LEVIS, Quebec -- A shared branching network started in 1967. A credit union with one single CUSO providing all the services and products members need. Banks trying their hardest to mimic the cooperative model but missing the mark.
These are just a few of the characteristics of the Desjardins Group (www.desjardins.com), the largest integrated cooperative financial group in Canada. The numbers paint an impressive picture: six million members, $144 billion in assets and the sixth largest financial institution of any kind in Canada. It is the largest private employer in Quebec and has 56% of all branches in the province--the rest are divided among the seven banks there.
Lucie Bouchard, vice president of alliances and partnerships for Desjardins Group's business markets executive division, said the cooperative's model has continued to build over its 100-year history.
"The Desjardins mission truly lives," Bouchard said. "In everything we do, the cooperative principles are there."
The cooperative comprises a network of caisses, credit unions and business centers in Qu?(C)bec and Ontario, and some 20 subsidiary companies in life and general insurance, securities brokerage, venture capital and asset management.
Desjardins began building branches that were close to members' homes compared to banks that saw fit to build close to their customers' workplaces, Bouchard said. An interconnected branch network launched in 1967--40 years ago--is still going strong. The cooperative has even made it convenient for those members who spend Quebec winters in sunny places like Georgia, Florida and South Carolina. In Florida, for instance, Desjardins has several offices and a bank with three service outlets.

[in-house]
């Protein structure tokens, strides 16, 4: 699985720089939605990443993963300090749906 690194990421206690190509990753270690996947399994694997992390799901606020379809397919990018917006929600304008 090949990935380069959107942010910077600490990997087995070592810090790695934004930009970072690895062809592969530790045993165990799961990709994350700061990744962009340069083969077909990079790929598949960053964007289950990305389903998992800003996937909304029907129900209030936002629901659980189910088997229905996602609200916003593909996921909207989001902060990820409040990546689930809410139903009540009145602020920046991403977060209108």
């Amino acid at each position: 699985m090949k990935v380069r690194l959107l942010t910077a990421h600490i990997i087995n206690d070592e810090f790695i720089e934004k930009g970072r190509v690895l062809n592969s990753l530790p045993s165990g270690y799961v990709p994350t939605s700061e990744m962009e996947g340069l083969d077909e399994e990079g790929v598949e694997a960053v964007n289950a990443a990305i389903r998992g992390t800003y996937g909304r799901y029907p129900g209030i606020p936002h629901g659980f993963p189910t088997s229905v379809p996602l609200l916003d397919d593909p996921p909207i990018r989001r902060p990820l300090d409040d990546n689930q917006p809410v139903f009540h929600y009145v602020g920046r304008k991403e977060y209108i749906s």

"In many communities, banks are closing their branches but credit unions have stayed," Bouchard said.
One of Desjardins' priorities is targeting young people. Most are tied to online banking. In 2007, 700 million transactions were conducted on the Desjardins Web site (www.desjardins.com), Bouchard said. The cooperative is heavily promoting the idea to young people that upon joining, they become owners. Patronage dividends have helped to drive home that message. Bouchard said building a single brand has helped propel Desjardins' credit card program and also appeal to the youth market. There are 3.6 million Desjardins Visa card holders.
"We need a certain level of uniformity," Bouchard said on having one brand rather than a million individual brands.
In addition to providing financial education programs through elementary, middle and high schools, the cooperative has donated $1 million to the Fondation pour l'Education ? la Cooperation, a Canadian organization that develops tools for youth and cooperative education. Its Desjardins Youth Focus initiative for those ages 15 to 30 connects them with programs throughout Quebec and Ontario to help build commercial practices, democracy, knowledge and information, and employment skills.
Canada's Provincial Credit Union Centrals and Desjardins Group came together in September 2007 to form Northwest & Ethical Investments L.P, an investment firm with $5.5 billion in assets under management. Each cooperative owns half of the firm.
As for the relationship between Desjardins and the banking industry, there is mutual respect, Bouchard said, but most banks have discovered that the Quebec market is "hard to invade."
"Banks are respectful of what we've accomplished. They try to mimic what we do," Bouchard said, adding lately, she's seeing more bank officers doing work with volunteer organizations as a way invest more in the community.